Meet the Co-chairs - TAGLAW
Mitchell Silberberg & Knupp LLP
Ryan, Swanson & Cleveland, PLLC
LK Shields Solicitors
Employment and Labor Law
The Data Protection Act gives individuals the right to make a Data Subject Access Request (DSAR) to find out what information an organisation holds about them. Many employers will have received DSARs from employees or ex-employees, often as a precursor to claims being brought in the courts or tribunals.
Most of us are likely to be spending Valentine’s Day at work and, although many people will be separated from their partners, those looking for love may not need to look any further than across the office or shop floor. Whilst good working relationships are important for a successful business, it is not uncommon for these relationships to stray beyond the boundaries of a professional working relationship and into the realms of romance.
Written by: Aaron Wais
Recently, there has been considerable discussion regarding the Superior Court of Pennsylvania’s ruling in Dittman v. UPMC, which affirmed a lower court’s order dismissing an employee class action against their employer over a data breach. While this was a significant victory for employers, non-Pennsylvania employers should temper their enthusiasm. As one recent federal court decision in California makes clear, the reasoning of Dittman may not extend far beyond, if at all, the borders of Pennsylvania. Moreover, regardless of their outcomes, both cases also reinforce the need for employers to maintain legally compliant, written policies for safeguarding private information and responding to data breaches.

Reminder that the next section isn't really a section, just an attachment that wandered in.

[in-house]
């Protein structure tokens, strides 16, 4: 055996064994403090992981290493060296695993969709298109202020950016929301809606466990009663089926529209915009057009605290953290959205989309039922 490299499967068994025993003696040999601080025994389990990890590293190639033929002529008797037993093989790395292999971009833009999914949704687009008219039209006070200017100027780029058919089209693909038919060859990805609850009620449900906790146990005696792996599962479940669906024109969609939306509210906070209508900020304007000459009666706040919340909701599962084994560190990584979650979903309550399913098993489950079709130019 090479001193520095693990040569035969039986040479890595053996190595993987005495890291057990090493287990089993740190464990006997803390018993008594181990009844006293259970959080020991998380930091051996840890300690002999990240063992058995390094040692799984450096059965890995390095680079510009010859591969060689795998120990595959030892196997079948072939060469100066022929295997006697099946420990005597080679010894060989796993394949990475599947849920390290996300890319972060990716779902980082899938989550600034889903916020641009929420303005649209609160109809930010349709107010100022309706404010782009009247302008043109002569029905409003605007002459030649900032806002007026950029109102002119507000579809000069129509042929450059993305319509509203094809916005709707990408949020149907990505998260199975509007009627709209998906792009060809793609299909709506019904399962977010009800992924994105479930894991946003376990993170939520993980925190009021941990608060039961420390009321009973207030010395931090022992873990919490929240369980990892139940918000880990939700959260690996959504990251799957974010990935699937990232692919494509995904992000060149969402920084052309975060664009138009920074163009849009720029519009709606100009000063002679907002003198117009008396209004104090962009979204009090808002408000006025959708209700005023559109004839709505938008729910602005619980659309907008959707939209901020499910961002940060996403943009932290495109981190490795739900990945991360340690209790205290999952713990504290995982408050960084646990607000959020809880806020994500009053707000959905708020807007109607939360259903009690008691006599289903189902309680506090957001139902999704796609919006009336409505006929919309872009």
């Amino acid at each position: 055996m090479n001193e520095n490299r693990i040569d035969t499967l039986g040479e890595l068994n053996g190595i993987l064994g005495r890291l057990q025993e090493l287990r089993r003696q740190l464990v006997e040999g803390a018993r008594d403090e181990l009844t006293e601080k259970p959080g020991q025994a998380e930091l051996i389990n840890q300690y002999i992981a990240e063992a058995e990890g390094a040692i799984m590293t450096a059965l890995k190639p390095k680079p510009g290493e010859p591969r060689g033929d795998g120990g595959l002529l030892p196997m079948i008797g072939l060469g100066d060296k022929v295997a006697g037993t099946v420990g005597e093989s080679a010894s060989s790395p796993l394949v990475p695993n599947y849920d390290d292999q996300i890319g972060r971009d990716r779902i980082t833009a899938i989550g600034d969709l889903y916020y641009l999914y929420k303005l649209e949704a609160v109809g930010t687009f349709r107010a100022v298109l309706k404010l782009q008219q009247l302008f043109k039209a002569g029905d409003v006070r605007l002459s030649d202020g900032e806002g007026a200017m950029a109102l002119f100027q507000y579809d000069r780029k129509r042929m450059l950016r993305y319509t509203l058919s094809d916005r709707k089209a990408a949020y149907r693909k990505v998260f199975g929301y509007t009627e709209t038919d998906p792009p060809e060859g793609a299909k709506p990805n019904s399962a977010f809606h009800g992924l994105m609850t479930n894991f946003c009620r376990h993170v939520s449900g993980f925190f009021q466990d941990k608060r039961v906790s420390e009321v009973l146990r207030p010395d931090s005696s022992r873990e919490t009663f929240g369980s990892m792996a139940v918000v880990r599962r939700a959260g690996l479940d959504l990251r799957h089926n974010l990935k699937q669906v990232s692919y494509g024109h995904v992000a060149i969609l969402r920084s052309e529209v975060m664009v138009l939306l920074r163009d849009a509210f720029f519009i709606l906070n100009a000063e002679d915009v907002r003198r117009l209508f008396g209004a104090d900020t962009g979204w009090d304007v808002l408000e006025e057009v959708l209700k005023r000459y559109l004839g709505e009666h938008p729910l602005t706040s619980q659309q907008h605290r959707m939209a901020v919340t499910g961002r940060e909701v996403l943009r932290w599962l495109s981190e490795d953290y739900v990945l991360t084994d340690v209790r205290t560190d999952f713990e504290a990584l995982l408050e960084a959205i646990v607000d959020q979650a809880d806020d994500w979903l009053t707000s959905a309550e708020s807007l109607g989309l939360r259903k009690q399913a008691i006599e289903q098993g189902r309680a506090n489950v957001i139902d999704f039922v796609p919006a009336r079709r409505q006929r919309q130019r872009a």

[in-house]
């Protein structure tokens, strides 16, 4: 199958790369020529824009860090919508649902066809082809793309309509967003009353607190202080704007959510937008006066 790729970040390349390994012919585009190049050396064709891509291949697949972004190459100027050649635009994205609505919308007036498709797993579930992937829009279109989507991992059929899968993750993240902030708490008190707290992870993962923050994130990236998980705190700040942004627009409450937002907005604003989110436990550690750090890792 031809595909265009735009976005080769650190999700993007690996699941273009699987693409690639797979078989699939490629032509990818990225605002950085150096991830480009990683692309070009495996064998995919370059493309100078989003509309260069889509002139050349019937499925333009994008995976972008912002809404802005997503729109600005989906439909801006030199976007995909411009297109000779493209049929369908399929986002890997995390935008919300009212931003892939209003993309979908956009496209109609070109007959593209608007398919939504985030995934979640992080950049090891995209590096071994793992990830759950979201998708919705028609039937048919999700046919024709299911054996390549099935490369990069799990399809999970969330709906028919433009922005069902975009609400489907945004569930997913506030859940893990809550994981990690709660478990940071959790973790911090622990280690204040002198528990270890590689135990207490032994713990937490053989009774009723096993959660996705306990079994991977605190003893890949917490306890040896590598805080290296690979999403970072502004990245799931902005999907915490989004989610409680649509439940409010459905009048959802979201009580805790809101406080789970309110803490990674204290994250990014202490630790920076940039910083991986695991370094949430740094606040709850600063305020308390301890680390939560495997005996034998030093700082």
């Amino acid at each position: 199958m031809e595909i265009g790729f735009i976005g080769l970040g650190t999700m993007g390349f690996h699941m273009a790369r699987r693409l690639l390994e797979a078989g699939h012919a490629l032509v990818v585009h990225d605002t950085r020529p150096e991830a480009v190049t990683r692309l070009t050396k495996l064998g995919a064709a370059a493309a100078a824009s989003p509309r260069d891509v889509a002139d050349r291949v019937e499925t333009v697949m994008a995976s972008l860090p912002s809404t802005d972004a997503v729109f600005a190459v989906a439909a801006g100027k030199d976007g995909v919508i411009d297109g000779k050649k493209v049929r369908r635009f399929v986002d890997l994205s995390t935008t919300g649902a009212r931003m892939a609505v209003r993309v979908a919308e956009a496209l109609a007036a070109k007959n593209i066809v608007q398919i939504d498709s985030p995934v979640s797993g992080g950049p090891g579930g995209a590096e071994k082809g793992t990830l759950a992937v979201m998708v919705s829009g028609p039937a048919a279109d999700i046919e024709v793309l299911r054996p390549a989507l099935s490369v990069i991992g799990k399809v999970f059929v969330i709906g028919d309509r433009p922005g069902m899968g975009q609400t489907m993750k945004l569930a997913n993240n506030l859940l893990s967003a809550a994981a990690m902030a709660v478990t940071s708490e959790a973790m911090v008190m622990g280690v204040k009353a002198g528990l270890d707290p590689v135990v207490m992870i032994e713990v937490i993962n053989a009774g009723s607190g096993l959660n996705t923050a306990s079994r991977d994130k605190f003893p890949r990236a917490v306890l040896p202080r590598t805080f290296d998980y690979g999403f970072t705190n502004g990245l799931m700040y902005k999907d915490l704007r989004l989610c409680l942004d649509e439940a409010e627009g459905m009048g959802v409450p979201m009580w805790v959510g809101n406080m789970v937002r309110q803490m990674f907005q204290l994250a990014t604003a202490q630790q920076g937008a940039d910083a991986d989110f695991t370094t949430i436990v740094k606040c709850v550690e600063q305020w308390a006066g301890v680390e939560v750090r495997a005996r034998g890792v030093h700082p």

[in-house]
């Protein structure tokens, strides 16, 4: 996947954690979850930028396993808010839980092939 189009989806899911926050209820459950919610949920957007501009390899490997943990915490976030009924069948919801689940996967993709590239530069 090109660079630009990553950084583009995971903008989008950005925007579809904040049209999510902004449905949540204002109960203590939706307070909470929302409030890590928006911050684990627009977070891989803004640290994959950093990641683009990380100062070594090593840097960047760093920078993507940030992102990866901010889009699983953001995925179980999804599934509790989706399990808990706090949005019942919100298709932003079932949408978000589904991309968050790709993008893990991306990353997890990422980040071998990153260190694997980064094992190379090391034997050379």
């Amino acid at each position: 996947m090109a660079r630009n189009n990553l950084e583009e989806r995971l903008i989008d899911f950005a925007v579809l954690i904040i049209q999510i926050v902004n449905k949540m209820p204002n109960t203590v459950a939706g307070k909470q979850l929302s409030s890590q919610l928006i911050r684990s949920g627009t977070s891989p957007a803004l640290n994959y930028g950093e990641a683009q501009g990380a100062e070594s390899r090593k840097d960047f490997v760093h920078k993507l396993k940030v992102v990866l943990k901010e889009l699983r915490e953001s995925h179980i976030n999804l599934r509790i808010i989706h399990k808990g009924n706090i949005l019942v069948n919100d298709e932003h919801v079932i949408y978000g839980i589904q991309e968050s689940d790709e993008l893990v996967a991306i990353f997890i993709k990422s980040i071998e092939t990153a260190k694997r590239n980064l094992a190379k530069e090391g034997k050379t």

In Dittman, a data breach resulted in the theft of the names, birth dates, social security numbers, tax information, addresses, salaries and banking information of approximately 62,000 UMPC employees and former employees. The stolen information was used to file fraudulent tax returns and steal tax refunds from certain employees.
Contact: Yesim Tokgoz
Labor Law is a branch that is developed by jurisprudence rather than through codes and communiqués. Many notions of this branch have been formed through Court of Cassation decisions, and these notions are common in practice. One of these notions is white collar – blue collar employee distinction. Even though this distinction exists neither in the Labor Code, nor in any other code or communiqué, Turkish Law adopted this distinction, as is the case with all legal systems around the World, and Labor Code’s provisions are adapted to this distinction through jurisprudence. Another notion formed through Court of Cassation decisions in Labor Law is the equity reduction made in favor of the employer, and is related to overtime work. This article will shed light on white collar workers’ entitlement to overtime payment and equity reduction on overtime work payments.
The Spanish courts recently asked the European Court of Justice for guidance on whether an employee with a dislocated elbow could be classed as disabled, even though his injury was only temporary. Although this case was brought in the Spanish courts, the European Court’s decision is equally relevant to us here in the UK as our disability discrimination law is governed by the same overarching principles contained in the European Equal Treatment Directive.